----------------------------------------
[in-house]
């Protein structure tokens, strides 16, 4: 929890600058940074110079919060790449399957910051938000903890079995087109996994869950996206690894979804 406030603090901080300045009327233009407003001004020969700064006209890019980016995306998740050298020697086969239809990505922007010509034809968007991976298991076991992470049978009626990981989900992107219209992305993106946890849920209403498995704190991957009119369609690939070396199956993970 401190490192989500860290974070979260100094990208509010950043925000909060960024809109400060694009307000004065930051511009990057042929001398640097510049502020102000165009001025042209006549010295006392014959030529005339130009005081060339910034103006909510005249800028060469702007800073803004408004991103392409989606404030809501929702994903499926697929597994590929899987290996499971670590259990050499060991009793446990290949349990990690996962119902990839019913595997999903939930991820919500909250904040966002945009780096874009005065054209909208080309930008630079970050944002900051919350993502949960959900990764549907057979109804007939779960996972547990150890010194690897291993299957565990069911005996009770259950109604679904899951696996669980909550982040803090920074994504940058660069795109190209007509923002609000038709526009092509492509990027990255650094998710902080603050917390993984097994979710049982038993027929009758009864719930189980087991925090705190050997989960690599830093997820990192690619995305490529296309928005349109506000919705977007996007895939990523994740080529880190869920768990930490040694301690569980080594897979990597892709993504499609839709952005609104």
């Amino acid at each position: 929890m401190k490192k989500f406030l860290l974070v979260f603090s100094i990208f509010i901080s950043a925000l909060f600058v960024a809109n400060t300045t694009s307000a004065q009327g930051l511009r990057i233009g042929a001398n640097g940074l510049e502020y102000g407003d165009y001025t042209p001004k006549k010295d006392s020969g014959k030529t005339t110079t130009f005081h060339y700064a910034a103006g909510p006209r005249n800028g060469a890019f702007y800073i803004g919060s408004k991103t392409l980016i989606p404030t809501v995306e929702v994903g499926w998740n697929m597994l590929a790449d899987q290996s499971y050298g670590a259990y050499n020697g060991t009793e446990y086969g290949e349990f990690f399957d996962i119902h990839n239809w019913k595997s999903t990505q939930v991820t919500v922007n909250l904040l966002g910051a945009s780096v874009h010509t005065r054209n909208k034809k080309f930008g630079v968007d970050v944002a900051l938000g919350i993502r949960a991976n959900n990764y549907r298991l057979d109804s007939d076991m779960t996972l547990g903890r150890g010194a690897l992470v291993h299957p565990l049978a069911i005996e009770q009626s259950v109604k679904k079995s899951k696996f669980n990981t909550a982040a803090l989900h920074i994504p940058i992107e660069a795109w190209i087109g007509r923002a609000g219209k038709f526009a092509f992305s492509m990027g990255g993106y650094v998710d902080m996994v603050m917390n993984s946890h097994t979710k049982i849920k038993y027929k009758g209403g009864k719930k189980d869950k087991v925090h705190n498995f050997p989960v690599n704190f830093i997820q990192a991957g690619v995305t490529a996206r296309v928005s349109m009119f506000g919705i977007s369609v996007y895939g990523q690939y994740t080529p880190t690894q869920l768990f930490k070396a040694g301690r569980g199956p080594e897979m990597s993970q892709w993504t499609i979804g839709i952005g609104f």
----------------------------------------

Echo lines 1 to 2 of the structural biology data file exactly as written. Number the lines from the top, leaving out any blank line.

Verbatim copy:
[in-house]
């Protein structure tokens, strides 16, 4: 929890600058940074110079919060790449399957910051938000903890079995087109996994869950996206690894979804 406030603090901080300045009327233009407003001004020969700064006209890019980016995306998740050298020697086969239809990505922007010509034809968007991976298991076991992470049978009626990981989900992107219209992305993106946890849920209403498995704190991957009119369609690939070396199956993970 401190490192989500860290974070979260100094990208509010950043925000909060960024809109400060694009307000004065930051511009990057042929001398640097510049502020102000165009001025042209006549010295006392014959030529005339130009005081060339910034103006909510005249800028060469702007800073803004408004991103392409989606404030809501929702994903499926697929597994590929899987290996499971670590259990050499060991009793446990290949349990990690996962119902990839019913595997999903939930991820919500909250904040966002945009780096874009005065054209909208080309930008630079970050944002900051919350993502949960959900990764549907057979109804007939779960996972547990150890010194690897291993299957565990069911005996009770259950109604679904899951696996669980909550982040803090920074994504940058660069795109190209007509923002609000038709526009092509492509990027990255650094998710902080603050917390993984097994979710049982038993027929009758009864719930189980087991925090705190050997989960690599830093997820990192690619995305490529296309928005349109506000919705977007996007895939990523994740080529880190869920768990930490040694301690569980080594897979990597892709993504499609839709952005609104």